Tuesday, September 29, 2009

The Barter System




I am not a brick layer. I can't believe I even considered laying the brick on this shop but I found a way out. Bill's friend Larry King (not the old one with suspenders) is a very experienced and talented brick layer. Larry is also having a baby in December and needed a rocking chair for the baby room. I make chairs, Larry lays brick. Problem solved. Bill and Larry layed all 1500 brick on Sunday while I was finishing up the Craft show in Nashville. I hated to miss the fun but the two of them looked as if they had just climbed Everest. It was a long day and Larry had to drive back to Indiana to be at work the next morning by 6 am. My hats off to both of those guys who did a fantastic job. I hope Larry will like the rocking chair.



The brick is called "Jefferson Wade Tudor". It's a tumbled brick made to look old. The mortor is a buff color which gives a period look to the brick. They didn't have gray mortor in this area back in the 18th century so this should fit the decor of this shop.






I have many things to do in the next few weeks that will keep any work from being done on the shop. I have many chairs to make as well as other pieces. Soon I will return to Elberfeld with Bill to cut more timber. We have an awesome white oak to take down that died last spring as well as other logs to saw for the new shop walls and loft. I will post on this later.

Wednesday, September 23, 2009

Time Lapse

Here is the short video that Shawn Lance did of the barn raising. He is still editing the complete barn raising program. Thanks once again to all who helped.




video



I will be headed to the TACA fall craft fair in Nashville this weekend to show my chairs and talk to interested woodworkers. It's a long 3 days but I always enjoy the connection with the people. Looks like rain will be a part of this outdoor show so wish us all luck.

Friday, September 18, 2009

Closing In













Well the roof is finally done and in good time. The rains have set in thanks to a stubborn low pressure system stuck in Texas pumping moisture right into middle Tennessee. I still have the "Snorkel" machine which allows me to take some good pictures of the roof from 50 feet in the air. I started closing in the eaves with the same system of rough sawn planks, black felt paper, rigid insulation, and OSB. I rough framed for the window which is kind of a guess right now. My windows were donated from Carl Kowalski from Northern Indiana. These windows are from the late 20's and are beautiful leaded paned glass. I will have to build the frames for each window which is why the framing is a guess. More on the windows later.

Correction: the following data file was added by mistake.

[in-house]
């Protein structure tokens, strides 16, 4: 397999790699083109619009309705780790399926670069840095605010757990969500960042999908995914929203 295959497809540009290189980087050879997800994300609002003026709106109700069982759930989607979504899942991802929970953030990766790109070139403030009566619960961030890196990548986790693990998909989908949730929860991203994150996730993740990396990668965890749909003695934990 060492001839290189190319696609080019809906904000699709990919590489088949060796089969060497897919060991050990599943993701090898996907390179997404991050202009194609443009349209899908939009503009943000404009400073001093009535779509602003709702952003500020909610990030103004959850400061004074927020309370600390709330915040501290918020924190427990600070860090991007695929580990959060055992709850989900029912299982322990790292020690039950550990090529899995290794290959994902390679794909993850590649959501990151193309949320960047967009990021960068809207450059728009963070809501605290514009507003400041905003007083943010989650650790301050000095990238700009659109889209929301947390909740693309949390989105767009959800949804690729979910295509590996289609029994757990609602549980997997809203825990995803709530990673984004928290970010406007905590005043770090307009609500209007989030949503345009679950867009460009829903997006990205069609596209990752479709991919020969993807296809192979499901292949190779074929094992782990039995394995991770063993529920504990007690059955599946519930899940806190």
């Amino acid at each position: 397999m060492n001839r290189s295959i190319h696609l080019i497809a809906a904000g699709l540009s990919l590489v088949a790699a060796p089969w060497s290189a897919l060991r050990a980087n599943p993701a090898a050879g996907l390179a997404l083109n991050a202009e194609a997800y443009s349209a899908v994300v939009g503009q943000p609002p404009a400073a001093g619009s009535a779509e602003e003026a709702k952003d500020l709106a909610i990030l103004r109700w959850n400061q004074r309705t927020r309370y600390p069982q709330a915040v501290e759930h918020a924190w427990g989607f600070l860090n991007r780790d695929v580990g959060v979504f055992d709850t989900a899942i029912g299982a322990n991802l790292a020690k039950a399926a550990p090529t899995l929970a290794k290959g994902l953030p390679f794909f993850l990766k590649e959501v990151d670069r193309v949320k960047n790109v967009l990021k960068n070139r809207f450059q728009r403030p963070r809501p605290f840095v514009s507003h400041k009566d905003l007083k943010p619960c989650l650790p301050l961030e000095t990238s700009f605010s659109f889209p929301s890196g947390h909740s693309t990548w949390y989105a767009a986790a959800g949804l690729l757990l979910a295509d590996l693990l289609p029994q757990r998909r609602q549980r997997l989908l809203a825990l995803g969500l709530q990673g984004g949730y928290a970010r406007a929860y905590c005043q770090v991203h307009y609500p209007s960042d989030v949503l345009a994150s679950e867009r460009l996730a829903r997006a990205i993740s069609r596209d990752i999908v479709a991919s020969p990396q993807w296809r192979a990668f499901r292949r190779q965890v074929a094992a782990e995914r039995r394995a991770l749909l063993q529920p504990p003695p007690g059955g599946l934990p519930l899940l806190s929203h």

I am trying to get all the things done up high while I still have the lift machine. It goes back on Saturday. I could use it another week but it's too expensive.



Shawn is still working on the video program on the barn raising. It will air on local channel 3 after he completes all the editing. Shawn is very talented at what he does and I am so grateful for his interest in documenting this process.

Sunday, September 13, 2009

Snorkling

The Snorkle is a 4-wheel drive machine that lifts 50' in the air with a basket where you operate it. After a while I got comfortable navigating the snorkle around the new shop trying to beat the rain finishing the roof. By Sunday night I had one side complete except the shingles. Here are some photos of the 2'' rigid insulation and OSB sheathing going on. The insulation is taped together and wraps the roof like a thermos for a very tight structure. No rafters will interupt the insulation like conventional stick framing.















The dining room table is coming along great. It's so nice to get back to doing what I really enjoy. Don't get me wrong, I have loved every minute working on this shop but I could not keep up that pace full time.


After sanding the curly maple top I sharpened my card scrapers and put the final finish on. The photos show how slick the surface is after scraping.I pull the scraper toward me at a skewed angle which leaves these curled up shavings. The scraper is tuned pretty good but I re-sharpen often. The curl really stands out after scraping away all the scratches left by the sandpaper. This is important because the water based dye will show every scratch but will also make the curl pop.